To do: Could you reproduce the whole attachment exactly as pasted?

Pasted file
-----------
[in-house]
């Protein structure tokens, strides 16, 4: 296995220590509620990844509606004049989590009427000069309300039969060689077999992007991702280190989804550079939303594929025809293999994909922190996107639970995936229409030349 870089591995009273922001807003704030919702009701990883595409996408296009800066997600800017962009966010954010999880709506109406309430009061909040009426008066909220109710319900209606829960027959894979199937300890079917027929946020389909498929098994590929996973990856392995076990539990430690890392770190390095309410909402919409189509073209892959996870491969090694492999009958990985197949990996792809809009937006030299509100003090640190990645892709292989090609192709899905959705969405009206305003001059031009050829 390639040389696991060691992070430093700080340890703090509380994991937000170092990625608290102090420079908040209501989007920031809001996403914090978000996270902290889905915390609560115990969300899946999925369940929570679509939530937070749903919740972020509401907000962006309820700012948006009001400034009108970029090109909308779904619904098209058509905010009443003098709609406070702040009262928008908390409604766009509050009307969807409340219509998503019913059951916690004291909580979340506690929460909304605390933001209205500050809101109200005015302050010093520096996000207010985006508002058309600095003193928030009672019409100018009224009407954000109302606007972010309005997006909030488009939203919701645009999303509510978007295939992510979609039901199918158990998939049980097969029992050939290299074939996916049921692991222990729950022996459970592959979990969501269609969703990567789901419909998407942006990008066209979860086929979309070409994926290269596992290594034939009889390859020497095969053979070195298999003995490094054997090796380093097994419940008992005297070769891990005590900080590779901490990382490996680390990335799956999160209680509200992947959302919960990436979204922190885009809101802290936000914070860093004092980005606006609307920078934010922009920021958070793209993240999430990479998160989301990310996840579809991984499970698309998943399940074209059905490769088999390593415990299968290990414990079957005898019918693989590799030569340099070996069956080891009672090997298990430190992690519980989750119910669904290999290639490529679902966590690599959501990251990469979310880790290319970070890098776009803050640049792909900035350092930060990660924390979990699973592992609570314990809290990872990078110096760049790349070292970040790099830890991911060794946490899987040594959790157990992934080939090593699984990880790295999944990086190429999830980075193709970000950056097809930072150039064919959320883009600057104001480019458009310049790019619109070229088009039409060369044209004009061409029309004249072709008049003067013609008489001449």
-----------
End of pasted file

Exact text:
[in-house]
């Protein structure tokens, strides 16, 4: 296995220590509620990844509606004049989590009427000069309300039969060689077999992007991702280190989804550079939303594929025809293999994909922190996107639970995936229409030349 870089591995009273922001807003704030919702009701990883595409996408296009800066997600800017962009966010954010999880709506109406309430009061909040009426008066909220109710319900209606829960027959894979199937300890079917027929946020389909498929098994590929996973990856392995076990539990430690890392770190390095309410909402919409189509073209892959996870491969090694492999009958990985197949990996792809809009937006030299509100003090640190990645892709292989090609192709899905959705969405009206305003001059031009050829 390639040389696991060691992070430093700080340890703090509380994991937000170092990625608290102090420079908040209501989007920031809001996403914090978000996270902290889905915390609560115990969300899946999925369940929570679509939530937070749903919740972020509401907000962006309820700012948006009001400034009108970029090109909308779904619904098209058509905010009443003098709609406070702040009262928008908390409604766009509050009307969807409340219509998503019913059951916690004291909580979340506690929460909304605390933001209205500050809101109200005015302050010093520096996000207010985006508002058309600095003193928030009672019409100018009224009407954000109302606007972010309005997006909030488009939203919701645009999303509510978007295939992510979609039901199918158990998939049980097969029992050939290299074939996916049921692991222990729950022996459970592959979990969501269609969703990567789901419909998407942006990008066209979860086929979309070409994926290269596992290594034939009889390859020497095969053979070195298999003995490094054997090796380093097994419940008992005297070769891990005590900080590779901490990382490996680390990335799956999160209680509200992947959302919960990436979204922190885009809101802290936000914070860093004092980005606006609307920078934010922009920021958070793209993240999430990479998160989301990310996840579809991984499970698309998943399940074209059905490769088999390593415990299968290990414990079957005898019918693989590799030569340099070996069956080891009672090997298990430190992690519980989750119910669904290999290639490529679902966590690599959501990251990469979310880790290319970070890098776009803050640049792909900035350092930060990660924390979990699973592992609570314990809290990872990078110096760049790349070292970040790099830890991911060794946490899987040594959790157990992934080939090593699984990880790295999944990086190429999830980075193709970000950056097809930072150039064919959320883009600057104001480019458009310049790019619109070229088009039409060369044209004009061409029309004249072709008049003067013609008489001449």